Get 20M+ Full-Text Papers For Less Than $1.50/day. Subscribe now for You or Your Team.

Learn More →

Implications of Changes in Households and Living Arrangements for Future Home-Based Care Needs and Costs for Disabled Elders in China

Implications of Changes in Households and Living Arrangements for Future Home-Based Care Needs... Objectives: To better understand future home-based care needs and costs for disabled elders in China. Method: To further develop and apply the ProFamy extended cohort-component method and the most recent census and survey data. Results: (a) Chinese disabled elders and the annual growth rate of the percentage of national gross domestic product (GDP) devoted to home-based care costs for disabled elders will increase much more rapidly than the growth of total elderly population; (b) home-based care needs and costs for disabled oldest-old aged 80+ will increase much faster than that for disabled young-old aged 65-79 after 2030; (c) disabled unmarried elders living alone and their home-based care costs increase substantially faster than those disabled unmarried elders living with children; (d) percent of rural disabled oldest-old will be substantially higher than that of rural population after 2030; (e) sensitivity analyses show that possible changes in mortality and elderly disability status are the major direct factors affecting home-based care needs and costs; (f) caregivers resources under the universal two-child policy will be substantially better than that under the rigorous fertility policy unchanged. Discussion: We discuss policy recommendations concerning pathways to healthy aging with relatively reduced care costs, including reductions of the prevalence of disability, gender equality, the universal two-child policy and resources of caregivers, encouragements of rural-to-urban family migration and elder’s residential proximity to their adult children, and remarriages of not-married elders. http://www.deepdyve.com/assets/images/DeepDyve-Logo-lg.png Journal of Aging and Health SAGE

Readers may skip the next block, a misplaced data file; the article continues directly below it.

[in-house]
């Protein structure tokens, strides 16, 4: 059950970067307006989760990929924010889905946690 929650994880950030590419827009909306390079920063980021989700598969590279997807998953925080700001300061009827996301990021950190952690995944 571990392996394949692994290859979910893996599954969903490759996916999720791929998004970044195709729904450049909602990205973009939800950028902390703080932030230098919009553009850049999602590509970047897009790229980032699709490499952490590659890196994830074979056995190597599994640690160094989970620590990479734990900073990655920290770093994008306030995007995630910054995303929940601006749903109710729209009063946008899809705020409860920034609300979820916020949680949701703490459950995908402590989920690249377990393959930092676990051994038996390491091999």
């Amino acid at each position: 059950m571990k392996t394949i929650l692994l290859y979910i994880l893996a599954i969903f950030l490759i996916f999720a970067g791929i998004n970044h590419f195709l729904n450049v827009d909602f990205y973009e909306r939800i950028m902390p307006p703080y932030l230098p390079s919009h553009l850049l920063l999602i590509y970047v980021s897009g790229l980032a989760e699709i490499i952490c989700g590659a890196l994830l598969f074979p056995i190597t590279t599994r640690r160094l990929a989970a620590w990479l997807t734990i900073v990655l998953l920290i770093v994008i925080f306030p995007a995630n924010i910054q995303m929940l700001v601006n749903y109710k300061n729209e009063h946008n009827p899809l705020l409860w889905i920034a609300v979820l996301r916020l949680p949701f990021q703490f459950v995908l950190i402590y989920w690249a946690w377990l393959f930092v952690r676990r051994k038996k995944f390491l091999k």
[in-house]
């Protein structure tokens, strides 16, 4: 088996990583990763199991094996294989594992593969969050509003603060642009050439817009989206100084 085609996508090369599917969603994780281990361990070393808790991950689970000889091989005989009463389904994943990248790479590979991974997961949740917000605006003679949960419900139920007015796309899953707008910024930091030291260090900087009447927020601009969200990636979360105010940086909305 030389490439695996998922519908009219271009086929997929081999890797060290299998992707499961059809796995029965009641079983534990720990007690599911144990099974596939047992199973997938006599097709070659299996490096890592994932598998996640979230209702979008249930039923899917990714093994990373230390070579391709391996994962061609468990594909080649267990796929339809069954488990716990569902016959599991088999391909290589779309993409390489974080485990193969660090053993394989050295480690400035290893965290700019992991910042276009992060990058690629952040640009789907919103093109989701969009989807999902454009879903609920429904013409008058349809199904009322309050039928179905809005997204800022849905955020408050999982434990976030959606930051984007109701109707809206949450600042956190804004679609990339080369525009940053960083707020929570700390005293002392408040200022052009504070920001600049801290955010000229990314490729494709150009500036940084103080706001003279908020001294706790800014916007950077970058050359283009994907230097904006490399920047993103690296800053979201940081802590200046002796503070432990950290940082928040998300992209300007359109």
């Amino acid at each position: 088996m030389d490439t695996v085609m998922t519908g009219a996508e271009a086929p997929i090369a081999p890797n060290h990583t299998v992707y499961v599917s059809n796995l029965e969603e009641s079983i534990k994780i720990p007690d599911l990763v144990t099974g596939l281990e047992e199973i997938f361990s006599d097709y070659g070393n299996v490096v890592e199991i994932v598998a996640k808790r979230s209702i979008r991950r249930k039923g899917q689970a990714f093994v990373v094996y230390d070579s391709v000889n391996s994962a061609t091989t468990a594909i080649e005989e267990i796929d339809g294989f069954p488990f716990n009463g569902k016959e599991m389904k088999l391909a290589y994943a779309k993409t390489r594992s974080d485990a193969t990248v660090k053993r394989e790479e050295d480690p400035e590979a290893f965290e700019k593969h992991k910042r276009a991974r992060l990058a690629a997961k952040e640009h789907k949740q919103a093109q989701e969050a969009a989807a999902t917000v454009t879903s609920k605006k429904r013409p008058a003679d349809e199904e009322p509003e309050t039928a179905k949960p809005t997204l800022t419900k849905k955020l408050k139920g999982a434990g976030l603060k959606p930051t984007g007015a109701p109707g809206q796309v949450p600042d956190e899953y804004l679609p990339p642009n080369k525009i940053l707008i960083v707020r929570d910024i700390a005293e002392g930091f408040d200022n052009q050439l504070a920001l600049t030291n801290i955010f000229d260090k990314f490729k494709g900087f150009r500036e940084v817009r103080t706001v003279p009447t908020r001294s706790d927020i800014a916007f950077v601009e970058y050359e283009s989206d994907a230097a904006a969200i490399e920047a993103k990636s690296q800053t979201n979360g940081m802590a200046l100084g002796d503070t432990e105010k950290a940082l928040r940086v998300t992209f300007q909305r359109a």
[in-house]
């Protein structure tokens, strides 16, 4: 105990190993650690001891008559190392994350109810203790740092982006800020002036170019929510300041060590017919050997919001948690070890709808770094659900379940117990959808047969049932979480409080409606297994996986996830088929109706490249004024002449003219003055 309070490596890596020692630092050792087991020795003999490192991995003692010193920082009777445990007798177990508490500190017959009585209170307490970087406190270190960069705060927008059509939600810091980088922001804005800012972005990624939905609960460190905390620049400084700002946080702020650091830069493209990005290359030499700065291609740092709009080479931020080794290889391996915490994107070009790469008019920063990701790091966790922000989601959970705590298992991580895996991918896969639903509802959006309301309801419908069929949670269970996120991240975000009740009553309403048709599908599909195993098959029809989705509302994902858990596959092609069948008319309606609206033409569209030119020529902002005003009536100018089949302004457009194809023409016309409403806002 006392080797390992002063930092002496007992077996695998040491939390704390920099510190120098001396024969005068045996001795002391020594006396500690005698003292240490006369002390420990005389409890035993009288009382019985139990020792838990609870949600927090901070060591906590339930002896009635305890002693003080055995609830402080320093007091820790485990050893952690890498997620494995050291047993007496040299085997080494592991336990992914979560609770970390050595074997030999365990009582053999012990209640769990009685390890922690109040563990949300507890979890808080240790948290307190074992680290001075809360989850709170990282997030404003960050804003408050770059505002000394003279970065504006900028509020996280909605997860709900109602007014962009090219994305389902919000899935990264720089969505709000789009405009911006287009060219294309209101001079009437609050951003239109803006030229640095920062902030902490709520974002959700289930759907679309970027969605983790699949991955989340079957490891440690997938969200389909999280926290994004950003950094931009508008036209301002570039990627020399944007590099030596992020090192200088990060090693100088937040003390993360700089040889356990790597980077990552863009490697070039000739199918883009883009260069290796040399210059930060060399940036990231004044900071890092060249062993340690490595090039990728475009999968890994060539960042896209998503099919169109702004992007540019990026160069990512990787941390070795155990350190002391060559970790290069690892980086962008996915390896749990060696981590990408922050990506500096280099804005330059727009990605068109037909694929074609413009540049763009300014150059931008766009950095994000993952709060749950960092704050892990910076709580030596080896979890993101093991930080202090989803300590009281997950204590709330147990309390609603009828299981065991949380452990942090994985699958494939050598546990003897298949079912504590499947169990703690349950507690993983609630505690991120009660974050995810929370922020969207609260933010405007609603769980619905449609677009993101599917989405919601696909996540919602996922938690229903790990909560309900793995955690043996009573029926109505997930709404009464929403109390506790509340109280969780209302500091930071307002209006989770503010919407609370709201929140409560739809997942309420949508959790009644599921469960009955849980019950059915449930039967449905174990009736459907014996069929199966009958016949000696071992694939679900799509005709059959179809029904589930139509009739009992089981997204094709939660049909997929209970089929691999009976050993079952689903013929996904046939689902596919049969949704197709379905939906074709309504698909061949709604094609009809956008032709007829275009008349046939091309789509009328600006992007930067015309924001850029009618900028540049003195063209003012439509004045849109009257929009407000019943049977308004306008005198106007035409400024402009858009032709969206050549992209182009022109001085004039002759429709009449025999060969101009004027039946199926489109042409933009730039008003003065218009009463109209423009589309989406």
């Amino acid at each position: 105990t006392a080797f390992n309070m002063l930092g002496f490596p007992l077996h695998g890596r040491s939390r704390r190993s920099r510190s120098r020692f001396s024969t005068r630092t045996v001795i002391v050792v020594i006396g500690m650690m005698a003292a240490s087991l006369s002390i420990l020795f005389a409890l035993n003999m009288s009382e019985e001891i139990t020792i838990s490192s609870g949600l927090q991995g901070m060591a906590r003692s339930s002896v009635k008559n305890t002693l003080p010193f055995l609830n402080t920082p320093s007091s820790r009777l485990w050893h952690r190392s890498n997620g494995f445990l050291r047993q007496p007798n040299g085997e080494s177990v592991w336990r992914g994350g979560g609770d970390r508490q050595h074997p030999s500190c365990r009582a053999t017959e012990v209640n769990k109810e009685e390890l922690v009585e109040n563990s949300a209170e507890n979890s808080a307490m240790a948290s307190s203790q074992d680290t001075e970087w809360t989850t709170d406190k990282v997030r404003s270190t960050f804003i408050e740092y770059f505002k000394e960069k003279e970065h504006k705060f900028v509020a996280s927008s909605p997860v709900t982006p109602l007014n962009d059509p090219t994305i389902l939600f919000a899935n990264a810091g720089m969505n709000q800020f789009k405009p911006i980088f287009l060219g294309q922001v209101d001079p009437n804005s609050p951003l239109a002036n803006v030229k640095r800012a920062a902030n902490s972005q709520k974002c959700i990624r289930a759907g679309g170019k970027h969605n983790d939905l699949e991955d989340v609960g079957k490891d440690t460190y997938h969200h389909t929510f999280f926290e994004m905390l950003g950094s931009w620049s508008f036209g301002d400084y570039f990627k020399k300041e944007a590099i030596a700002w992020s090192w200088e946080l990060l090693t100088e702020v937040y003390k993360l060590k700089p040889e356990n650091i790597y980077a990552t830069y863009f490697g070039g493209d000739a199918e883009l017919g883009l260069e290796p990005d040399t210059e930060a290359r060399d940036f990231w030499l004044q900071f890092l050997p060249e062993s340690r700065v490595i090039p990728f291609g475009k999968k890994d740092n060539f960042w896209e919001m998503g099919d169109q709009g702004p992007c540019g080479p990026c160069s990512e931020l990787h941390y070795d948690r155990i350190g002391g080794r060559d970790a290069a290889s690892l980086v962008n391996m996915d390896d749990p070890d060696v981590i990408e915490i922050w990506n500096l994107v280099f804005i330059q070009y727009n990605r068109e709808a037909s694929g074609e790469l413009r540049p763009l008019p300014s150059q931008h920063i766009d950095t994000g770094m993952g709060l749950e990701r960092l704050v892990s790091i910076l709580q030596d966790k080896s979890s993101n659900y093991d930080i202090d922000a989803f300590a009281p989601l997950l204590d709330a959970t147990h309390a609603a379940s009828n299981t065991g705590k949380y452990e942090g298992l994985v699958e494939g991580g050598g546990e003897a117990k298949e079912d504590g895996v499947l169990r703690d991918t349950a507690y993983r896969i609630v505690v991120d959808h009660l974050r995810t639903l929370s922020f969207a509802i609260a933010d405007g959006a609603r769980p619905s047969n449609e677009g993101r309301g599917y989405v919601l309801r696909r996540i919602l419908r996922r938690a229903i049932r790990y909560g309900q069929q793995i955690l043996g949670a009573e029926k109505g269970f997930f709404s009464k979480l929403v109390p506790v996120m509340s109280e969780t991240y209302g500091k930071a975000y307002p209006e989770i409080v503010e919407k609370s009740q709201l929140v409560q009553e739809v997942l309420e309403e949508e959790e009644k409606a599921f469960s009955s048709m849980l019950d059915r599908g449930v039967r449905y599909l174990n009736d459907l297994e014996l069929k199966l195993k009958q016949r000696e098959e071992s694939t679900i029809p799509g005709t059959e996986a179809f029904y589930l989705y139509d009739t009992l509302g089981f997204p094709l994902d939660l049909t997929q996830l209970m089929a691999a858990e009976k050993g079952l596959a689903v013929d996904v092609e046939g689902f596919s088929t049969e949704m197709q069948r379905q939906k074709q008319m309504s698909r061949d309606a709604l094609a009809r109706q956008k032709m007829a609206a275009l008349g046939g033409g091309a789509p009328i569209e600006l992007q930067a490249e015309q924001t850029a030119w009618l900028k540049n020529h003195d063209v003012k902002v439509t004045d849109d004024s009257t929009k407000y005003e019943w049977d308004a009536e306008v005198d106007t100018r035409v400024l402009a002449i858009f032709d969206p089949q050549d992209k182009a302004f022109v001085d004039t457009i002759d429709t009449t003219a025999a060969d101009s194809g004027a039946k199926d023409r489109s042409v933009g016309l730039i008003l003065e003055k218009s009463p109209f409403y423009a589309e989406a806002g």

Implications of Changes in Households and Living Arrangements for Future Home-Based Care Needs and Costs for Disabled Elders in China

Loading next page...
 
/lp/sage/implications-of-changes-in-households-and-living-arrangements-for-sDTXlE39sa

References (54)

Publisher
SAGE
Copyright
© The Author(s) 2014
ISSN
0898-2643
eISSN
1552-6887
DOI
10.1177/0898264314552690
pmid
25213460
Publisher site
See Article on Publisher Site

Abstract

Objectives: To better understand future home-based care needs and costs for disabled elders in China. Method: To further develop and apply the ProFamy extended cohort-component method and the most recent census and survey data. Results: (a) Chinese disabled elders and the annual growth rate of the percentage of national gross domestic product (GDP) devoted to home-based care costs for disabled elders will increase much more rapidly than the growth of total elderly population; (b) home-based care needs and costs for disabled oldest-old aged 80+ will increase much faster than that for disabled young-old aged 65-79 after 2030; (c) disabled unmarried elders living alone and their home-based care costs increase substantially faster than those disabled unmarried elders living with children; (d) percent of rural disabled oldest-old will be substantially higher than that of rural population after 2030; (e) sensitivity analyses show that possible changes in mortality and elderly disability status are the major direct factors affecting home-based care needs and costs; (f) caregivers resources under the universal two-child policy will be substantially better than that under the rigorous fertility policy unchanged. Discussion: We discuss policy recommendations concerning pathways to healthy aging with relatively reduced care costs, including reductions of the prevalence of disability, gender equality, the universal two-child policy and resources of caregivers, encouragements of rural-to-urban family migration and elder’s residential proximity to their adult children, and remarriages of not-married elders.

Journal

Journal of Aging and HealthSAGE

Published: Apr 1, 2015

There are no references for this article.